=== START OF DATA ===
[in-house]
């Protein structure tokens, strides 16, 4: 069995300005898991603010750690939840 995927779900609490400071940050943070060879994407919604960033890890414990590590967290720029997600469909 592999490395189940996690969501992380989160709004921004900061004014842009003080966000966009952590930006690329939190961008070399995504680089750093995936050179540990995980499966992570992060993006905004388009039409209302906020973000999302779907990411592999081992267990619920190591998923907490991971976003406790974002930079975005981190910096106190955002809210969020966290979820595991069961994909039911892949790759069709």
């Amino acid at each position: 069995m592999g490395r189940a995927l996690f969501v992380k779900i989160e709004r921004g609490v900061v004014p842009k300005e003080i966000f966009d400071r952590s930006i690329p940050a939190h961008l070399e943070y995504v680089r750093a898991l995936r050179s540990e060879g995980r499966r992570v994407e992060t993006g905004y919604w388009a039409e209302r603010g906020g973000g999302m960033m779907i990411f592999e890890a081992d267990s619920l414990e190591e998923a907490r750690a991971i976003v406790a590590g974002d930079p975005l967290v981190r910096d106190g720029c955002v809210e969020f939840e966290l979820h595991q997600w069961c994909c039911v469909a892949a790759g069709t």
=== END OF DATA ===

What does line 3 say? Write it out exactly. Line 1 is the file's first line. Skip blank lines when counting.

């Amino acid at each position: 069995m592999g490395r189940a995927l996690f969501v992380k779900i989160e709004r921004g609490v900061v004014p842009k300005e003080i966000f966009d400071r952590s930006i690329p940050a939190h961008l070399e943070y995504v680089r750093a898991l995936r050179s540990e060879g995980r499966r992570v994407e992060t993006g905004y919604w388009a039409e209302r603010g906020g973000g999302m960033m779907i990411f592999e890890a081992d267990s619920l414990e190591e998923a907490r750690a991971i976003v406790a590590g974002d930079p975005l967290v981190r910096d106190g720029c955002v809210e969020f939840e966290l979820h595991q997600w069961c994909c039911v469909a892949a790759g069709t």